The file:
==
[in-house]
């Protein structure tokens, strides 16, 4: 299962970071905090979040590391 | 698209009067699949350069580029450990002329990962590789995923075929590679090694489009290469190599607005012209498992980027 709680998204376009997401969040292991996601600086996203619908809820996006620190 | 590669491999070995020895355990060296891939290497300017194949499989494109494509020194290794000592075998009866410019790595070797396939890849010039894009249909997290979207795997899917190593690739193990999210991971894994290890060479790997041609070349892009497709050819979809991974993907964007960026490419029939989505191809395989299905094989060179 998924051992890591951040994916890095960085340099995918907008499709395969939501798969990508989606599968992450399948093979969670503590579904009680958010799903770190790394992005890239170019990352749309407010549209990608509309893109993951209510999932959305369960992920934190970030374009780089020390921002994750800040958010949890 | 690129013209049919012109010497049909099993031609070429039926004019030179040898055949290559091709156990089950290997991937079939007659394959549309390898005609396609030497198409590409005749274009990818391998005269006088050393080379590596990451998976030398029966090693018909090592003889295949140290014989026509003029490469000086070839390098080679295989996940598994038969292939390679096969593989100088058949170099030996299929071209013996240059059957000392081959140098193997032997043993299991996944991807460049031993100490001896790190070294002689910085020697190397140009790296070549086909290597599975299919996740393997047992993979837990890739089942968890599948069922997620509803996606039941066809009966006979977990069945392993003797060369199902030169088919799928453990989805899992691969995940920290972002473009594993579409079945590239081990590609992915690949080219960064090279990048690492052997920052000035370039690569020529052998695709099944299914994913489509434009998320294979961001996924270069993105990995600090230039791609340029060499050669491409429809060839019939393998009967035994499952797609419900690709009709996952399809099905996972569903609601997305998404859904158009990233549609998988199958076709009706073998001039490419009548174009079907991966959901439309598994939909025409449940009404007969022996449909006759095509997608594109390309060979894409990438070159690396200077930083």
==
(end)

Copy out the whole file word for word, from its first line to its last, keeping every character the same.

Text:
[in-house]
């Protein structure tokens, strides 16, 4: 299962970071905090979040590391 | 698209009067699949350069580029450990002329990962590789995923075929590679090694489009290469190599607005012209498992980027 709680998204376009997401969040292991996601600086996203619908809820996006620190 | 590669491999070995020895355990060296891939290497300017194949499989494109494509020194290794000592075998009866410019790595070797396939890849010039894009249909997290979207795997899917190593690739193990999210991971894994290890060479790997041609070349892009497709050819979809991974993907964007960026490419029939989505191809395989299905094989060179 998924051992890591951040994916890095960085340099995918907008499709395969939501798969990508989606599968992450399948093979969670503590579904009680958010799903770190790394992005890239170019990352749309407010549209990608509309893109993951209510999932959305369960992920934190970030374009780089020390921002994750800040958010949890 | 690129013209049919012109010497049909099993031609070429039926004019030179040898055949290559091709156990089950290997991937079939007659394959549309390898005609396609030497198409590409005749274009990818391998005269006088050393080379590596990451998976030398029966090693018909090592003889295949140290014989026509003029490469000086070839390098080679295989996940598994038969292939390679096969593989100088058949170099030996299929071209013996240059059957000392081959140098193997032997043993299991996944991807460049031993100490001896790190070294002689910085020697190397140009790296070549086909290597599975299919996740393997047992993979837990890739089942968890599948069922997620509803996606039941066809009966006979977990069945392993003797060369199902030169088919799928453990989805899992691969995940920290972002473009594993579409079945590239081990590609992915690949080219960064090279990048690492052997920052000035370039690569020529052998695709099944299914994913489509434009998320294979961001996924270069993105990995600090230039791609340029060499050669491409429809060839019939393998009967035994499952797609419900690709009709996952399809099905996972569903609601997305998404859904158009990233549609998988199958076709009706073998001039490419009548174009079907991966959901439309598994939909025409449940009404007969022996449909006759095509997608594109390309060979894409990438070159690396200077930083």